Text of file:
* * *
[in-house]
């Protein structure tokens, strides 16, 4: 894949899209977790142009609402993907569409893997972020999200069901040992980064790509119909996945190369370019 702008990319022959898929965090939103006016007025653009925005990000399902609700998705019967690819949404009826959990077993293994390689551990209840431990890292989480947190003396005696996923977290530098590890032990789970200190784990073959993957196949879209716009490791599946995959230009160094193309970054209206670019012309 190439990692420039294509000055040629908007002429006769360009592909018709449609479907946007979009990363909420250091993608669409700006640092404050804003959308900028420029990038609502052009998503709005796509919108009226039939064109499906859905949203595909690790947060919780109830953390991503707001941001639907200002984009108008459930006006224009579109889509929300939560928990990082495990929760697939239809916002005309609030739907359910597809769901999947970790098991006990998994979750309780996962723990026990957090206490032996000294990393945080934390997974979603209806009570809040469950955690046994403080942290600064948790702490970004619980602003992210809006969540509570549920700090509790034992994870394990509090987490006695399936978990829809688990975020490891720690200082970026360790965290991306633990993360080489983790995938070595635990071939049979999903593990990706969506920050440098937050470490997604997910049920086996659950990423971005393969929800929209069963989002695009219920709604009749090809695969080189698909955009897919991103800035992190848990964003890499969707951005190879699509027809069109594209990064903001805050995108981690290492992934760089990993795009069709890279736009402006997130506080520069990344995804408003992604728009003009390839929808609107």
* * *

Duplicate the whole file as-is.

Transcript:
[in-house]
């Protein structure tokens, strides 16, 4: 894949899209977790142009609402993907569409893997972020999200069901040992980064790509119909996945190369370019 702008990319022959898929965090939103006016007025653009925005990000399902609700998705019967690819949404009826959990077993293994390689551990209840431990890292989480947190003396005696996923977290530098590890032990789970200190784990073959993957196949879209716009490791599946995959230009160094193309970054209206670019012309 190439990692420039294509000055040629908007002429006769360009592909018709449609479907946007979009990363909420250091993608669409700006640092404050804003959308900028420029990038609502052009998503709005796509919108009226039939064109499906859905949203595909690790947060919780109830953390991503707001941001639907200002984009108008459930006006224009579109889509929300939560928990990082495990929760697939239809916002005309609030739907359910597809769901999947970790098991006990998994979750309780996962723990026990957090206490032996000294990393945080934390997974979603209806009570809040469950955690046994403080942290600064948790702490970004619980602003992210809006969540509570549920700090509790034992994870394990509090987490006695399936978990829809688990975020490891720690200082970026360790965290991306633990993360080489983790995938070595635990071939049979999903593990990706969506920050440098937050470490997604997910049920086996659950990423971005393969929800929209069963989002695009219920709604009749090809695969080189698909955009897919991103800035992190848990964003890499969707951005190879699509027809069109594209990064903001805050995108981690290492992934760089990993795009069709890279736009402006997130506080520069990344995804408003992604728009003009390839929808609107």